One chapter closes, another opens up

The last supper occurred in an Italian restaurant and there were, coincidentally, about a dozen of us present. The grown-ups sat at one end of the long table and looked, for the most part, rather glum. The younger generation, all now in their mid-20s, seemed to be enjoying themselves; it was they that provided the lively conversation and peels of laughter.

After the meal, back home, there remained some final packing and organising to be done. We were able to snatch a few hours sleep but the household woke up at around 3 a.m. in preparation for the taxi which was due to arrive at 4 a.m. The cases were finally stowed; hugs and goodbyes took place in the dark street outside, with tears hovering in the background but no longer in full flood. We watched the red lights of the taxi disappear, as it turned out of our street. And she was gone, off on her grand adventure.

I got a little more sleep but woke up fairly early. I felt driven by a compulsion. I had to tidy the house and remove the traces of her existence that lingered in our sitting room and kitchen. I threw out her cereal box and her apple juice. I put the things she had not been able to pack back into her room. Then I tidied up our sitting room which had been used as a storage depot for all her belongings while she was sorting things out. There remained four large cardboard boxes which housed stuff that might need to be shipped separately once she has a place to live. I pushed them into a line and found a large table cloth to drape over them. Later, I placed a fruit bowl in the centre. I feel that the packing cases have now become, if not an objet d’art, at least an interesting piece of furniture that can live comfortably with the rest of the room for however long it takes.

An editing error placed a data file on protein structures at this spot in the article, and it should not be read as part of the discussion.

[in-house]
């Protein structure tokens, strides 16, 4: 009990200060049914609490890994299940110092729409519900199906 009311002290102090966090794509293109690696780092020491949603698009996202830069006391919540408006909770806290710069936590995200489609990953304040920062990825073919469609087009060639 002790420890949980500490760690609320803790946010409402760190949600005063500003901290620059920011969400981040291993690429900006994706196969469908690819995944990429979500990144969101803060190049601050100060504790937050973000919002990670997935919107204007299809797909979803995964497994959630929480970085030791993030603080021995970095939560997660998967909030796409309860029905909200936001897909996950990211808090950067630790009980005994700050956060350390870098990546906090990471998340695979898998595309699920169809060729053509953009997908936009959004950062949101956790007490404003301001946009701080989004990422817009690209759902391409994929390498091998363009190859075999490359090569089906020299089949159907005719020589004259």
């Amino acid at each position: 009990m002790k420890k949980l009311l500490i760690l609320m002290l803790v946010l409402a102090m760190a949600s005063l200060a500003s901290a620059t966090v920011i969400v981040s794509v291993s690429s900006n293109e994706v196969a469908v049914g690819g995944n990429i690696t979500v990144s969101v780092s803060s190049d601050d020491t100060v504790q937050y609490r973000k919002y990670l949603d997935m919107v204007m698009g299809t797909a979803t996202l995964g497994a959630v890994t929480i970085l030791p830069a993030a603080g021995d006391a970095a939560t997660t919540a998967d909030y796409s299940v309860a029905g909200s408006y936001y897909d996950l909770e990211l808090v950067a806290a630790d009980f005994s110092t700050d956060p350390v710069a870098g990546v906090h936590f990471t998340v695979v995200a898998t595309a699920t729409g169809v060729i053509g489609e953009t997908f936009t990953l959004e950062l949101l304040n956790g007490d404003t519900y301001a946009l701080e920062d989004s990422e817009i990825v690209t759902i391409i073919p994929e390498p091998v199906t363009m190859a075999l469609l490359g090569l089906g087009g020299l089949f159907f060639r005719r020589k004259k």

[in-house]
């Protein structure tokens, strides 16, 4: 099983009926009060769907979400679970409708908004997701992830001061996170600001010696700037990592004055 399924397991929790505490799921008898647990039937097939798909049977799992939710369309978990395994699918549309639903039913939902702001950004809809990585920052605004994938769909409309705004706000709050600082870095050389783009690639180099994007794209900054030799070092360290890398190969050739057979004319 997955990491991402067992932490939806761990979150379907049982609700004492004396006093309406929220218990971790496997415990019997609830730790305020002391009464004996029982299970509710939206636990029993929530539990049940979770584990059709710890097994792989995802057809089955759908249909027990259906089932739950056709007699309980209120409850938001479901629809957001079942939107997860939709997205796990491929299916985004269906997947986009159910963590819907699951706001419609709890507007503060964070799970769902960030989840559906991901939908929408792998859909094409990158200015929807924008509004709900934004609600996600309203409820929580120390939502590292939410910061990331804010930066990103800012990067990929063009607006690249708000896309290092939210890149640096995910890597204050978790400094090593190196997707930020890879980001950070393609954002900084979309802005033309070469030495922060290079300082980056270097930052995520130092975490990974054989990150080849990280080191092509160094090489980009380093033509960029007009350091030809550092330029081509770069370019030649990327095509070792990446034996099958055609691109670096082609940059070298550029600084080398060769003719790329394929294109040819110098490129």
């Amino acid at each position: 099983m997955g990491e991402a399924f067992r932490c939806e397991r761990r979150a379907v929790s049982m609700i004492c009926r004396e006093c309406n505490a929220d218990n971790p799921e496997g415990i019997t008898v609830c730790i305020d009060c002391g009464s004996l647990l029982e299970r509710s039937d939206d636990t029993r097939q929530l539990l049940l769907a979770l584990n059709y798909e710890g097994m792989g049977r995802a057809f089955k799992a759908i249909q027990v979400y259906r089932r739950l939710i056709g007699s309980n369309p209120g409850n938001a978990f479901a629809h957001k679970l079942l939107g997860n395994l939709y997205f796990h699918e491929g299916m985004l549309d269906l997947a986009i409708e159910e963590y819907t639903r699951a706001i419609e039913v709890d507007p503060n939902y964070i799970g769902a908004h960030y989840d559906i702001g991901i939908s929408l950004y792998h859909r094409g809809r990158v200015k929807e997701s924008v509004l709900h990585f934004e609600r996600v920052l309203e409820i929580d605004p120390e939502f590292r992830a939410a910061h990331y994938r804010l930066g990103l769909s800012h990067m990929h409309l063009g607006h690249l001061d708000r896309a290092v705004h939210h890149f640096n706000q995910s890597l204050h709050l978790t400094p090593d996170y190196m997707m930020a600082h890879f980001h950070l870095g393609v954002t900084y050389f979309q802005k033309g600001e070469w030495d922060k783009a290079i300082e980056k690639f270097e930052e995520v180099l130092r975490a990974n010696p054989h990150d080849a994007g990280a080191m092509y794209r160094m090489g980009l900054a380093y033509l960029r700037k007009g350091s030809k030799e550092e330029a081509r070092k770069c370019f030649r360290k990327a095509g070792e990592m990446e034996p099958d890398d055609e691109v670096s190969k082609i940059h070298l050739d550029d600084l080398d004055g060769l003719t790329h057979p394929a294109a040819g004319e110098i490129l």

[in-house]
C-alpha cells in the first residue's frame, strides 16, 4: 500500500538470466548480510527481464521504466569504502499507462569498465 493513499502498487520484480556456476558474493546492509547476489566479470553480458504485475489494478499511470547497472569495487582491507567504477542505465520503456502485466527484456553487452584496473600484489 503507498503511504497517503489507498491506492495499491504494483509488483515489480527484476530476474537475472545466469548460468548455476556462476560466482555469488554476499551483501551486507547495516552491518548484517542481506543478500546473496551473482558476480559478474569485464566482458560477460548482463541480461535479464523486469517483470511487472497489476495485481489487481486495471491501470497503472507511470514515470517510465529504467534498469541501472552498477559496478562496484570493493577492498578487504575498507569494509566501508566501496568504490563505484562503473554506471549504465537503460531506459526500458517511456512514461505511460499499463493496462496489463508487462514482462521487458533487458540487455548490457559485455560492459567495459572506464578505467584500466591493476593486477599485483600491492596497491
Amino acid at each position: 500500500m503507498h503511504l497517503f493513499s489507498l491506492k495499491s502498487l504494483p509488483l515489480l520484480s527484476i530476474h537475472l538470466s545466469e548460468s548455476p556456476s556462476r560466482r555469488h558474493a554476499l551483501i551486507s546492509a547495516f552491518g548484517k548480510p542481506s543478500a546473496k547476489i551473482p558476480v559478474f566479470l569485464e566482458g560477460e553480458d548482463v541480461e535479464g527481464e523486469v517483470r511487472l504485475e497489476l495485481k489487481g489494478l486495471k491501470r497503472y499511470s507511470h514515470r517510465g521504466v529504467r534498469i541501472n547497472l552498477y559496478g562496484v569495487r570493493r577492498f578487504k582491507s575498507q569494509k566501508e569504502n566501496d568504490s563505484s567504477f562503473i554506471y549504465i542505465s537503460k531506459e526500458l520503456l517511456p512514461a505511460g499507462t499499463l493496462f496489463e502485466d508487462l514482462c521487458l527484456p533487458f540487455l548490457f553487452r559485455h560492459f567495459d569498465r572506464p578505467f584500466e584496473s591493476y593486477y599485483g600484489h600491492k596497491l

Hiding the packing cases

Fruit bowl on packing case podium

In the end, the waiting, the tiredness, the planning, the endless list of things to do, combine to ware one down. I find myself entering the Que Sera, Sera mode of being. Maybe she will permanently live abroad. Maybe she will come home again by Christmas. Maybe she will be somebody who lives in two countries, moving back and forth between them over the years. One thing is for sure: the previous chapter has now closed. It is not possible to say what will happen in the next chapter. I think that she will now develop her life on a more independent basis and that will be the case even if she does return to England. I have not yet worked out how this new chapter in my own life story will develop or will be affected by the change that has been visited upon me. I do not feel pessimistic. I always knew that the past couple of weeks would be very difficult, and I expect it will take a while for me to adjust emotionally to the new situation. Hopefully, I shall be able to share with you some of the things that I do.

I could have written up my thoughts about my daughter leaving home in a private diary. However, I feel sure that at least some parents may have to experience something similar to what I have just gone through. Obviously, for many, their offspring may get married and live happily ever after in a nearby neighbourhood or city, producing lots of grandchildren and therebye providing them with an extended family. That idyllic situation is by no means universal. I suppose I have been primarily addressing those for whom such a warm cosy image remains elusive. By doing so, I would like to think that I have perhaps been able to offer a modicum of hope for those in need of it. Farewell, for now, my dear blogophiles. I think I shall be back onto a more even keel from now on.

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